Discover Your Future Opticianry Career

Career Facts

$33,330

Median salary for Opticians

23%

Estimated employment increase by 2022

$97,820

Median salary for Optometrists

View citations
Overview

Your courses in Baker’s Opticianry certificate program are taught in a state-of-the-art facility by industry professionals with years of real-world experience. You receive hands-on training every step of the way—from analyzing prescriptions and selecting eyewear to checking the accuracy of the finished product and making final fitting adjustments. 

It’s a complete curriculum, designed with the guidance of practicing opticians to fully prepare you to sit for the National Opticianry Competency Examination (NOCE) spectacle examination, given by the American Board of Opticianry Certification, and earn your state licensure or certification.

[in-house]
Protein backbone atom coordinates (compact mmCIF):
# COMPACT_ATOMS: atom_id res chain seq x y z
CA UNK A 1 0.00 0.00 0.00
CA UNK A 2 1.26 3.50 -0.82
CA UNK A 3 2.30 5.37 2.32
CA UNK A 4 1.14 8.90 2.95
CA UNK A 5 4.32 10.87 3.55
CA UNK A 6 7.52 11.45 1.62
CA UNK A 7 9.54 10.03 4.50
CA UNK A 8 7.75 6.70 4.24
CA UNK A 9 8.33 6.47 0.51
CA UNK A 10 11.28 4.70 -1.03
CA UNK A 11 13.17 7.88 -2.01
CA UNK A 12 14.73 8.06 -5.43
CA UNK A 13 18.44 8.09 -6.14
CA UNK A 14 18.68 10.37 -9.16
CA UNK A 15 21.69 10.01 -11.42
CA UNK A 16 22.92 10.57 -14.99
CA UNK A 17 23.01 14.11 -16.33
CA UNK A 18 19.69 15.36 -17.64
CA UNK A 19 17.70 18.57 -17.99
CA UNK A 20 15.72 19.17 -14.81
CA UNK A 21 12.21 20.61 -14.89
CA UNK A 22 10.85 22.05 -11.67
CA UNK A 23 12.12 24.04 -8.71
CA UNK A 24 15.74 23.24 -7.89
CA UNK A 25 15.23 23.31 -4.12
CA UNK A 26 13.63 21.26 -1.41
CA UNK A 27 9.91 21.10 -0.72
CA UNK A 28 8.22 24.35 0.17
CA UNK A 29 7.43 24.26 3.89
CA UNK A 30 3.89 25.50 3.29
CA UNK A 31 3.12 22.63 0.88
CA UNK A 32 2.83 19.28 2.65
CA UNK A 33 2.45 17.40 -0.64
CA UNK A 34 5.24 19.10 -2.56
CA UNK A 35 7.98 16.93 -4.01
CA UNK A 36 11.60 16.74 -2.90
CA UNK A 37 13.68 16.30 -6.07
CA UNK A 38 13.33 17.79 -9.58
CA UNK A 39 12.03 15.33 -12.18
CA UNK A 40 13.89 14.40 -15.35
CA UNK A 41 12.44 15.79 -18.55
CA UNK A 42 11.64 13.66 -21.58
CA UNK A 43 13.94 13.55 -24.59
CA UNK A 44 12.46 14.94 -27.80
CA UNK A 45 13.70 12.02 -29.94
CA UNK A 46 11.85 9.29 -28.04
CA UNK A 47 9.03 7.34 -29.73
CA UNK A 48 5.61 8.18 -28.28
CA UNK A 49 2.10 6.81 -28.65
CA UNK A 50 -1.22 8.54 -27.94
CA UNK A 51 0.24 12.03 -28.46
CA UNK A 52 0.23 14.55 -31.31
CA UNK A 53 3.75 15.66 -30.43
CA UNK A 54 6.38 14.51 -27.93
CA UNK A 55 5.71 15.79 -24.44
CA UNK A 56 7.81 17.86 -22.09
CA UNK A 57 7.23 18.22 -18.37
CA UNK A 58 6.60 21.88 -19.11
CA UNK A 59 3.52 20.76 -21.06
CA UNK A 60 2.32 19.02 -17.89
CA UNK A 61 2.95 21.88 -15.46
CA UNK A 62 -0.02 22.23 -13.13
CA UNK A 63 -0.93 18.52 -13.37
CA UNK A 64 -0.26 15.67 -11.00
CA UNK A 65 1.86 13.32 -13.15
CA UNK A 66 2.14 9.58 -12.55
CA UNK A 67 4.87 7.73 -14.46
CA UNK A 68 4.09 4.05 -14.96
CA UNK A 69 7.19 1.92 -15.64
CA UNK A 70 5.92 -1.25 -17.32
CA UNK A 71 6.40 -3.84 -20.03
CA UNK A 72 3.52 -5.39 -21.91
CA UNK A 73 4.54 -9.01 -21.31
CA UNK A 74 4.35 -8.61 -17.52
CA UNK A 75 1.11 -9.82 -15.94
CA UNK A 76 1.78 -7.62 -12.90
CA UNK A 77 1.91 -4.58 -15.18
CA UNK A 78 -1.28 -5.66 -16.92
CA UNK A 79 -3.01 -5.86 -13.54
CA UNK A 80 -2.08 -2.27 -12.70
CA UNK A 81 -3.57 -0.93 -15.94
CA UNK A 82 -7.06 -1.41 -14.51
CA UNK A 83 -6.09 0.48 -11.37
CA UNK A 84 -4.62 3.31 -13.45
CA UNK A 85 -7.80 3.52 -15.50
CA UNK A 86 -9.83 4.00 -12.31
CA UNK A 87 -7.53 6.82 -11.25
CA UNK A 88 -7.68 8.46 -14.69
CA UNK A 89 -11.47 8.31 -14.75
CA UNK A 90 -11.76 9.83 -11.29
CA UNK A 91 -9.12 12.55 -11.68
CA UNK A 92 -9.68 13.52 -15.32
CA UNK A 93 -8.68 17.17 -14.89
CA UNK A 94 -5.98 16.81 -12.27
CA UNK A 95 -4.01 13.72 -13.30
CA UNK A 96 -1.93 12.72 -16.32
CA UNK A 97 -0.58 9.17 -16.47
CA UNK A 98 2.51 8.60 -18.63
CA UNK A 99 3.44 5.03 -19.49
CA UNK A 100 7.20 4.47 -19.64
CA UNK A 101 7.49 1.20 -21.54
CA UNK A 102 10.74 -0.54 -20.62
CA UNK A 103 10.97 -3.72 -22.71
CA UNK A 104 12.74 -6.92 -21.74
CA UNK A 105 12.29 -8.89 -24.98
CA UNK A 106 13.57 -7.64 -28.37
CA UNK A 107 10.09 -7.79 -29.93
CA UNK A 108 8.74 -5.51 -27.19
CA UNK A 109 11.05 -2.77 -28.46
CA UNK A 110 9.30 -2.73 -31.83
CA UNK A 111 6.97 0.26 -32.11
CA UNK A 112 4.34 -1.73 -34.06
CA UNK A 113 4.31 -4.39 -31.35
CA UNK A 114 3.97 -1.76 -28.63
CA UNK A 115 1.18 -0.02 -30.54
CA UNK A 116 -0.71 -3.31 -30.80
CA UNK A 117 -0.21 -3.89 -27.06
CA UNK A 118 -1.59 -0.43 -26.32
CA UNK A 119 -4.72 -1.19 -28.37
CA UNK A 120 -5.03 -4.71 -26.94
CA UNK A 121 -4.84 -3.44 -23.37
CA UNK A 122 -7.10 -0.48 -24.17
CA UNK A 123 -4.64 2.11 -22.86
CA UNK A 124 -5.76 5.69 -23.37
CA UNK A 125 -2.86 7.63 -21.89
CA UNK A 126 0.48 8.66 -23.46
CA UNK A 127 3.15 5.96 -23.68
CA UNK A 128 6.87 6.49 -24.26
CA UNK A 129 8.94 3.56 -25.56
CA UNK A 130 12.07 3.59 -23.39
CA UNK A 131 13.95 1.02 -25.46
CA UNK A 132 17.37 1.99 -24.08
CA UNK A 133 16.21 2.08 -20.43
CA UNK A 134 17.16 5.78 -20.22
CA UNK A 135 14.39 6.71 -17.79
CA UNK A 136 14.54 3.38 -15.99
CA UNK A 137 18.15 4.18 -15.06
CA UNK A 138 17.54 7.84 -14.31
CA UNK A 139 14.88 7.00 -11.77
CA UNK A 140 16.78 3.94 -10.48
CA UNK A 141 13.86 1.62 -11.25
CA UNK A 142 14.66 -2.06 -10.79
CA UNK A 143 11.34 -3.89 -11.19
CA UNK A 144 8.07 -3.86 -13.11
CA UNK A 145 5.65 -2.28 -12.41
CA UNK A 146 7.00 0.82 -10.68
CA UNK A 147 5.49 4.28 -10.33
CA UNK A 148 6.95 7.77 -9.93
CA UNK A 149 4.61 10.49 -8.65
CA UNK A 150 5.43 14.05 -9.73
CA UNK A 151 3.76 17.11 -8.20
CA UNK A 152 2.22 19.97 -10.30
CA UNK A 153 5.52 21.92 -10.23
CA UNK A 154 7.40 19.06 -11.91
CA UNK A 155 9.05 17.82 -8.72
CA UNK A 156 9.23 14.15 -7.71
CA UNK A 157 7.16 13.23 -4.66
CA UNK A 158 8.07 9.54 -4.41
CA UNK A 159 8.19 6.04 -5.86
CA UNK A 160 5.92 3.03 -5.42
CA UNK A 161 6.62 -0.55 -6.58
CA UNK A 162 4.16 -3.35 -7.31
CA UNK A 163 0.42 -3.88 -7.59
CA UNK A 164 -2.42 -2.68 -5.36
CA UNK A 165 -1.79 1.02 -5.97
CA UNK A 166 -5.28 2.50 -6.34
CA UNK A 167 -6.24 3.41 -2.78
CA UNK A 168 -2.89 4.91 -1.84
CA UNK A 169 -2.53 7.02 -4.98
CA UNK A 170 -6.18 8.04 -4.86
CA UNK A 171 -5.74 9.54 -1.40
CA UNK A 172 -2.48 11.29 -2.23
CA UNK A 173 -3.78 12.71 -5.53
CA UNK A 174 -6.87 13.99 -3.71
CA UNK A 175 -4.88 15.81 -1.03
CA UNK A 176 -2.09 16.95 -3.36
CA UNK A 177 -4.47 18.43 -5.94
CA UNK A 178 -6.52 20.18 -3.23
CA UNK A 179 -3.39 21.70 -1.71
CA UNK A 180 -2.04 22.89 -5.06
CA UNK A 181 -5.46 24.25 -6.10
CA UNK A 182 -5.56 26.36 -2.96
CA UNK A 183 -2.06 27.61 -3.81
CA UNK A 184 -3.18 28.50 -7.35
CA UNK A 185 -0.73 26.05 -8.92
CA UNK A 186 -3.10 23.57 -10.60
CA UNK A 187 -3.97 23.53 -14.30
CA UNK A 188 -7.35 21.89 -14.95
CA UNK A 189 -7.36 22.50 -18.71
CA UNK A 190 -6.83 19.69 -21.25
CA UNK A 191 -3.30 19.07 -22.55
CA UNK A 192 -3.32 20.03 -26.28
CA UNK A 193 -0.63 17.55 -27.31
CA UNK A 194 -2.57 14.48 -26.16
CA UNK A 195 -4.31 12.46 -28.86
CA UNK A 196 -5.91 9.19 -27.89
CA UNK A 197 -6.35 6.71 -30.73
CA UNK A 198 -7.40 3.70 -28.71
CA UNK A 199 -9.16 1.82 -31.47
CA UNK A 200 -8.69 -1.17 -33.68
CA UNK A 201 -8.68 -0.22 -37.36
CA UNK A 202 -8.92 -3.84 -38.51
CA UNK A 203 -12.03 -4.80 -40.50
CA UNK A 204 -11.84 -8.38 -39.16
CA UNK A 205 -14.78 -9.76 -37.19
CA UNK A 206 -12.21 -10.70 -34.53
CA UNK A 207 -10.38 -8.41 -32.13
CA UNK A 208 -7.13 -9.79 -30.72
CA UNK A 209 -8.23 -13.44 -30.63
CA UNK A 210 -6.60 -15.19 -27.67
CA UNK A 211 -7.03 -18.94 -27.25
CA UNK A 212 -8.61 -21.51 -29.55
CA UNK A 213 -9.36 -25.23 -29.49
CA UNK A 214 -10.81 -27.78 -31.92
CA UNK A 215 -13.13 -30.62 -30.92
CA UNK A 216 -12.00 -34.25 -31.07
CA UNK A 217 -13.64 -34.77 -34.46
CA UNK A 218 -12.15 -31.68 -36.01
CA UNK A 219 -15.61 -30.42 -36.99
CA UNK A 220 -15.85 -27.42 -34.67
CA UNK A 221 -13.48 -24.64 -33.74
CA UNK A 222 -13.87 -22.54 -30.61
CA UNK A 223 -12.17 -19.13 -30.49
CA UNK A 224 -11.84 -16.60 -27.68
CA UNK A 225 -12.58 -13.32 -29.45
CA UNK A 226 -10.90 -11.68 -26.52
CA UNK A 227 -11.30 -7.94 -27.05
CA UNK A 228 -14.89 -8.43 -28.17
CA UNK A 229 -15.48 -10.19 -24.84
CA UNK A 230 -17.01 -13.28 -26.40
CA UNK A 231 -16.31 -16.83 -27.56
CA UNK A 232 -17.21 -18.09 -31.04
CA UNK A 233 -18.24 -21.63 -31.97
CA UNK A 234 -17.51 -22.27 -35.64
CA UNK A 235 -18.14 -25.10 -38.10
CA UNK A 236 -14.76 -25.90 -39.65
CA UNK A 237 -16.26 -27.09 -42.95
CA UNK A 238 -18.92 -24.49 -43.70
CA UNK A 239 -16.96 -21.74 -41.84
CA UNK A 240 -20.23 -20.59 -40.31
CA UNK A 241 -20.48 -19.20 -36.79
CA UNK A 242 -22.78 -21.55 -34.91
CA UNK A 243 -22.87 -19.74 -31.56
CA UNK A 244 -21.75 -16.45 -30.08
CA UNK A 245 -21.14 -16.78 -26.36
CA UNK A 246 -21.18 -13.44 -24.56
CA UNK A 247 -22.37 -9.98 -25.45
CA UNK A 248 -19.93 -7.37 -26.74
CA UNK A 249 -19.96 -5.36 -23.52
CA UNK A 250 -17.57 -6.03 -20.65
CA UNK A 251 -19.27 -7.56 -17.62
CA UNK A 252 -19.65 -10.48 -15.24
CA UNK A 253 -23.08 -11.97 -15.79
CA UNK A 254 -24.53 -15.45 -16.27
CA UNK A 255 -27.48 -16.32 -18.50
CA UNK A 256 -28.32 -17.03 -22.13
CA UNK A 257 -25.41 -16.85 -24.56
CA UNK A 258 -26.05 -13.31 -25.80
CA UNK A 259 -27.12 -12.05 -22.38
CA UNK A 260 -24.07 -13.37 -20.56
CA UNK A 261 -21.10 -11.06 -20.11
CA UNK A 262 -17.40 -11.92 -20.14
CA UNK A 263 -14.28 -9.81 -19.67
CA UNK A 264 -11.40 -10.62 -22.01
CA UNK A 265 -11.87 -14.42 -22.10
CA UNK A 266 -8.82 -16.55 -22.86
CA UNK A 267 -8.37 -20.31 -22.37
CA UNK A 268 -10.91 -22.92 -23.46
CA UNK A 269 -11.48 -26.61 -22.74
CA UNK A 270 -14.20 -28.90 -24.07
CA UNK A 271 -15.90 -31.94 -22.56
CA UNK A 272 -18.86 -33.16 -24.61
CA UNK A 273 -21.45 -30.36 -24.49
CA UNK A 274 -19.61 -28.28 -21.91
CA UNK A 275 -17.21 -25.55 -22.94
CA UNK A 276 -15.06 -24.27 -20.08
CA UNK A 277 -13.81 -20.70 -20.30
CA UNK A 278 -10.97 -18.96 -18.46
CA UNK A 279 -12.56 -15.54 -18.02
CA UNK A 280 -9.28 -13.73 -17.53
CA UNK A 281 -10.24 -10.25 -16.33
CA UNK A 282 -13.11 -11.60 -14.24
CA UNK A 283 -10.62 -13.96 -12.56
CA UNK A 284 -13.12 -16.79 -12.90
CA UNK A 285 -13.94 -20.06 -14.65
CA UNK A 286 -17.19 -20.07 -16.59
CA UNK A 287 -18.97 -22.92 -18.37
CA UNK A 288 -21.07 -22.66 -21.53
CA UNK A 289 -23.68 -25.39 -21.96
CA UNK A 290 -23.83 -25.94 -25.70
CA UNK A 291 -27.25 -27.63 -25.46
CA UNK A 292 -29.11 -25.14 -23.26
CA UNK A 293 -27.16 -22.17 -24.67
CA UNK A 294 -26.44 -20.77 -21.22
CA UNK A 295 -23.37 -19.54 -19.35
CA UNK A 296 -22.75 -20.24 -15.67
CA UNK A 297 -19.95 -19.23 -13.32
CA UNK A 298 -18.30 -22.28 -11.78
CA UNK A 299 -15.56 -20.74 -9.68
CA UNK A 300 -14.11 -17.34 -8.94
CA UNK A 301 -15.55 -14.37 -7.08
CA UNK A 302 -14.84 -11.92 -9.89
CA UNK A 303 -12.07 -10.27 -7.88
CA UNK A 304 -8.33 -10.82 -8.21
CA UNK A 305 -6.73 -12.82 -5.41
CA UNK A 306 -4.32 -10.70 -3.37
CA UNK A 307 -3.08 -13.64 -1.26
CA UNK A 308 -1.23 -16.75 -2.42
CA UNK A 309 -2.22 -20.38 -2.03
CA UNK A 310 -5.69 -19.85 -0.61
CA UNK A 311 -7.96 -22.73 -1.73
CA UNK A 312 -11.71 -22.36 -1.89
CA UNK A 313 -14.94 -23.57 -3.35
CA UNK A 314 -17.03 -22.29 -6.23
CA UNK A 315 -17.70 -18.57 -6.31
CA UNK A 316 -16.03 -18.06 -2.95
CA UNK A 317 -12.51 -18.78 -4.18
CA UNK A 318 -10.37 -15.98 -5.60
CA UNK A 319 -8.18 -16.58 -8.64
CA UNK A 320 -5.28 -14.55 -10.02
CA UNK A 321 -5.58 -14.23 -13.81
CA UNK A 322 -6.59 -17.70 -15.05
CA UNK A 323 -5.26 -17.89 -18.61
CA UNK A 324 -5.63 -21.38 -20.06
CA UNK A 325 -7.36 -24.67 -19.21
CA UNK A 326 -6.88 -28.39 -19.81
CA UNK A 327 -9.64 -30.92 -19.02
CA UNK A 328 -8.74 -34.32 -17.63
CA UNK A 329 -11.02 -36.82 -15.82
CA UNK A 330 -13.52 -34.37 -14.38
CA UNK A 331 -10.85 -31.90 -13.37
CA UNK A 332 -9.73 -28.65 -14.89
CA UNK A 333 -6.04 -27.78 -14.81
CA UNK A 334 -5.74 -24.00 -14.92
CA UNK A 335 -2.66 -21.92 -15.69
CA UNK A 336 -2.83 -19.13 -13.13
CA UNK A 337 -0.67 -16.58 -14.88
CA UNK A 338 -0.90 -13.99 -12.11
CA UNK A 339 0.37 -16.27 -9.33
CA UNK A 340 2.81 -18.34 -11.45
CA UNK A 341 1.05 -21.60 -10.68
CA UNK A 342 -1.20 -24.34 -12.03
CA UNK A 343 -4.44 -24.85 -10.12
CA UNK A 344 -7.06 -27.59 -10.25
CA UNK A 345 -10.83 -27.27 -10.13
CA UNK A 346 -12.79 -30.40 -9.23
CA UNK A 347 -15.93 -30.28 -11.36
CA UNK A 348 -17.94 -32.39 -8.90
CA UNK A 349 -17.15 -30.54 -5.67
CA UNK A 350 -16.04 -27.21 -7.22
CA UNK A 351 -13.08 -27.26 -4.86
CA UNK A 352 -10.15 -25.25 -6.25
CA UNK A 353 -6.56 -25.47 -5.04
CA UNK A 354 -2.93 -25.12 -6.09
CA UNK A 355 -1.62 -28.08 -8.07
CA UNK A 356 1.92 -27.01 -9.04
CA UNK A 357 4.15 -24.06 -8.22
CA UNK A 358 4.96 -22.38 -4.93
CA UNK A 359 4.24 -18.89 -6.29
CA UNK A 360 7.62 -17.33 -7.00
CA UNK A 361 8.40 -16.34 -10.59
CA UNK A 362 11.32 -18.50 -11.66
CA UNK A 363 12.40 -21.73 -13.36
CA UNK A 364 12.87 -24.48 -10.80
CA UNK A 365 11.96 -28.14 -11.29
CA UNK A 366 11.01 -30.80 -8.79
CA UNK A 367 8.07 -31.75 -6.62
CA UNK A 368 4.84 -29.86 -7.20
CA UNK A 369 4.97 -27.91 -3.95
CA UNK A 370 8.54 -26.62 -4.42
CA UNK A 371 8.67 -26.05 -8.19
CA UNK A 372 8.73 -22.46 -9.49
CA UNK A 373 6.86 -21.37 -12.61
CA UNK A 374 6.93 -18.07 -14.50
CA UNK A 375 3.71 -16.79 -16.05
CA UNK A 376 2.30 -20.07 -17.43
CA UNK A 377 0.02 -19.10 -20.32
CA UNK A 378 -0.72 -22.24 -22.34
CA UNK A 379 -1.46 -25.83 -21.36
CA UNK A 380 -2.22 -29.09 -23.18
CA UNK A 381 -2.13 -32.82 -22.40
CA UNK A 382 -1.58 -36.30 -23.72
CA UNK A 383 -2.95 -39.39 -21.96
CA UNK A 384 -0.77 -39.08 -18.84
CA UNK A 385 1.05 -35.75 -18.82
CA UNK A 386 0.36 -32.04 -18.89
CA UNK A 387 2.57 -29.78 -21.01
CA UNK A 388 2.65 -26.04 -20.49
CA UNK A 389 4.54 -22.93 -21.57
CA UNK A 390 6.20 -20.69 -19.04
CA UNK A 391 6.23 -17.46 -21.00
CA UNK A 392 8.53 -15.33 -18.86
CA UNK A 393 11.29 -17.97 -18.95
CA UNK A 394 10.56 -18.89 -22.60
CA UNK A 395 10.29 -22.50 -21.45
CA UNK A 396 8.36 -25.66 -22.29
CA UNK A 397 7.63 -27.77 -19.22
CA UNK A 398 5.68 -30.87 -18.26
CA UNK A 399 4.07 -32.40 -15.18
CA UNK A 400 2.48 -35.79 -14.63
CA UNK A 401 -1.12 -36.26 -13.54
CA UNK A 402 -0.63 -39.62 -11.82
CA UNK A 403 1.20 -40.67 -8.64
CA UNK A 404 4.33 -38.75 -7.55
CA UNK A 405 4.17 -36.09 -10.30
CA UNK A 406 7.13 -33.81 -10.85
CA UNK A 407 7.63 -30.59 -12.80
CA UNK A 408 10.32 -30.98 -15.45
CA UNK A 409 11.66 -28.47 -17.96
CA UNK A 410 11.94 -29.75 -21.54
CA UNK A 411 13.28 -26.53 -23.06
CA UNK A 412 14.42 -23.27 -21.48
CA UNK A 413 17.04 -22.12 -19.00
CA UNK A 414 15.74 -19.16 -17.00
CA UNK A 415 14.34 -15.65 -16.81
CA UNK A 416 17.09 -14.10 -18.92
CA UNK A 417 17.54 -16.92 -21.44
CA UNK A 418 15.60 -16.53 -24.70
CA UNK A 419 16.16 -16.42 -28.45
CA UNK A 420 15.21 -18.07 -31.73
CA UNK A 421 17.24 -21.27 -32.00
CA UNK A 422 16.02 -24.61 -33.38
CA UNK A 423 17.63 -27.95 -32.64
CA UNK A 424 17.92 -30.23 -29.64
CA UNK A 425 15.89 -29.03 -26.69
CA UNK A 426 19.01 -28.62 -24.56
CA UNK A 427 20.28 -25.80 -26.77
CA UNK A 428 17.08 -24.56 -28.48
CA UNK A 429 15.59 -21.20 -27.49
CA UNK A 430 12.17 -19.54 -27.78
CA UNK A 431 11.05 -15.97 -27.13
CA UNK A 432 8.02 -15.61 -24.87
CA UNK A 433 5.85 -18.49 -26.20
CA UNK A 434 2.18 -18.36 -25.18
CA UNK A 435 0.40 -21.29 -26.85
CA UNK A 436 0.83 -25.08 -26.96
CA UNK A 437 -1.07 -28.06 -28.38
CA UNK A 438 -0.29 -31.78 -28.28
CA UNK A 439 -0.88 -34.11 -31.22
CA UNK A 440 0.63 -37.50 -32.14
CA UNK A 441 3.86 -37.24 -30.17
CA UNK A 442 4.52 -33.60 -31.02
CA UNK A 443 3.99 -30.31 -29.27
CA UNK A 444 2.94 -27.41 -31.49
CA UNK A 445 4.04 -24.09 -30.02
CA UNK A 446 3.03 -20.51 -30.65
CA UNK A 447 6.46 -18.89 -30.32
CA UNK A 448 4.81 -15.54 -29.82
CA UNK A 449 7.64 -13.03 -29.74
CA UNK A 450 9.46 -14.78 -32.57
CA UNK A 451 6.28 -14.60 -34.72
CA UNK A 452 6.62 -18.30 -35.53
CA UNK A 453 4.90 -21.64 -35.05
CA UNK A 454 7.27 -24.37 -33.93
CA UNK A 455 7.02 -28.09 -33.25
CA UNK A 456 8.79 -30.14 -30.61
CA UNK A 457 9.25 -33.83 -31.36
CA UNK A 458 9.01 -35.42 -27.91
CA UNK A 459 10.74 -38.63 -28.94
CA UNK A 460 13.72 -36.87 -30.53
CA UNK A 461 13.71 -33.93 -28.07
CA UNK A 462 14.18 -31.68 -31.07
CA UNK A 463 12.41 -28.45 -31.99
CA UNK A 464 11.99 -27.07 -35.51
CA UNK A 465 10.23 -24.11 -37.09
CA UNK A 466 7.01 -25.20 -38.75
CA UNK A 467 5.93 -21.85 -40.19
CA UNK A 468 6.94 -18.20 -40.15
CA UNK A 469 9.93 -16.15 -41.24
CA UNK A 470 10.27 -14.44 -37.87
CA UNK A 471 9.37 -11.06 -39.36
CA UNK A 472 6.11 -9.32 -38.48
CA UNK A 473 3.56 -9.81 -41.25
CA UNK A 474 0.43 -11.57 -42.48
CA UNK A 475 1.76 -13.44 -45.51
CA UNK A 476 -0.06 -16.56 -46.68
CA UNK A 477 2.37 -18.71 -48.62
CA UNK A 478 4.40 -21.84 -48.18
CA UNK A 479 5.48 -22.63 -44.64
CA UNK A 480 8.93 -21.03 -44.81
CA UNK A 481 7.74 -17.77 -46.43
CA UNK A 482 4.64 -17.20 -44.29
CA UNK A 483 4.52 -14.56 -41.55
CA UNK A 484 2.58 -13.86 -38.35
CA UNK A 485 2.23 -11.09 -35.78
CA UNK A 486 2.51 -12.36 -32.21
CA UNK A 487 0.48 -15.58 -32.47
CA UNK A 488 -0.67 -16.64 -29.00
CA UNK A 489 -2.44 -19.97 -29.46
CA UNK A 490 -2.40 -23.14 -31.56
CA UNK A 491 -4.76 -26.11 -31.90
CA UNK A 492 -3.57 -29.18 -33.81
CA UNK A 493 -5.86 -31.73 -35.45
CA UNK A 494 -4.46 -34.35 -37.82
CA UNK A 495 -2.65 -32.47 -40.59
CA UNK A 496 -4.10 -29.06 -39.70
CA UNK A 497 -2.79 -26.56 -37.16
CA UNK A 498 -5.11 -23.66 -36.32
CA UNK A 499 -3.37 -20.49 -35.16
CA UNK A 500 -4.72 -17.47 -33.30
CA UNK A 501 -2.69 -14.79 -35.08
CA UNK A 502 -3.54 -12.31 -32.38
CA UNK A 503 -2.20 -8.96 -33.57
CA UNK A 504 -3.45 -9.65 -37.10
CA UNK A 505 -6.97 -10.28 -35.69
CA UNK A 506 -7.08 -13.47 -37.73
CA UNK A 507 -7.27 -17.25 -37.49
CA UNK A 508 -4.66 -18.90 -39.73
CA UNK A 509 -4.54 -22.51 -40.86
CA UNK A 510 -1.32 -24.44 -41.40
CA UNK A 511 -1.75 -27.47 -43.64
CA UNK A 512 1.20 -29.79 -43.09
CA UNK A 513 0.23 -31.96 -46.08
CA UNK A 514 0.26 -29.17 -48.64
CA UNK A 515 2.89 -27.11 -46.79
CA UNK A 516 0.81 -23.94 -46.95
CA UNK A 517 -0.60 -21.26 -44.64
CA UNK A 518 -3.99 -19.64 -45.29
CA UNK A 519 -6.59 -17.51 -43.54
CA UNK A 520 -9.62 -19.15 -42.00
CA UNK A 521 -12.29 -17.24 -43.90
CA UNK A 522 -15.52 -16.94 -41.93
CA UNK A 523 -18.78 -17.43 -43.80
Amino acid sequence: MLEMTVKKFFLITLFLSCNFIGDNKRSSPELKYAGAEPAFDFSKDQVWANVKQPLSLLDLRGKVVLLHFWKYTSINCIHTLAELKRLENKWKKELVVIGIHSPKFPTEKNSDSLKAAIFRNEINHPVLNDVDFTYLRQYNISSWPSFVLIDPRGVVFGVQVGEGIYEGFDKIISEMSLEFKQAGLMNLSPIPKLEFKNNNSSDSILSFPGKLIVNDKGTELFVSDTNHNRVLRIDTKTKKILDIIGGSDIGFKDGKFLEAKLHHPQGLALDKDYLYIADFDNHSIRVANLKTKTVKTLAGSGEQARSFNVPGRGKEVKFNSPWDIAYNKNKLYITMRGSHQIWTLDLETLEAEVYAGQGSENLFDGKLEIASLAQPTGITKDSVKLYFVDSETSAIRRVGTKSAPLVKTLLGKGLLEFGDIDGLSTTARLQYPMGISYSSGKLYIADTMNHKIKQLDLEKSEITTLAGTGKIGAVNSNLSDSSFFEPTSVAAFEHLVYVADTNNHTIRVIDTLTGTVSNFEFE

Enrollment for this program is limited.

This program is part of the Baker College Smart Degree Option.

Course Information
Requirements42 Hours
Course NumberCourse TitleCredit Hours
ENG 101
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4 Quarter Hours

Emphasizes academic writing by reading and thinking critically to strengthen essential communication skills through the use of the writing process. Various assignments focus on summary and response, analysis, and informative writing. Research practices and research writing in APA style are essential to the course.

Prerequisite(s):
ENG 091 or satisfies developmental writing or placement exam, ENG 098B or satisfies developmental reading or placement exam.
Composition I4
INF 112
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2 Quarter Hours

Introduces students to word processing software and applications. This will include demonstrating the ability to perform basic Windows operations commands and word processing commands, which include creating, saving, printing, formatting, editing, and retrieving documents.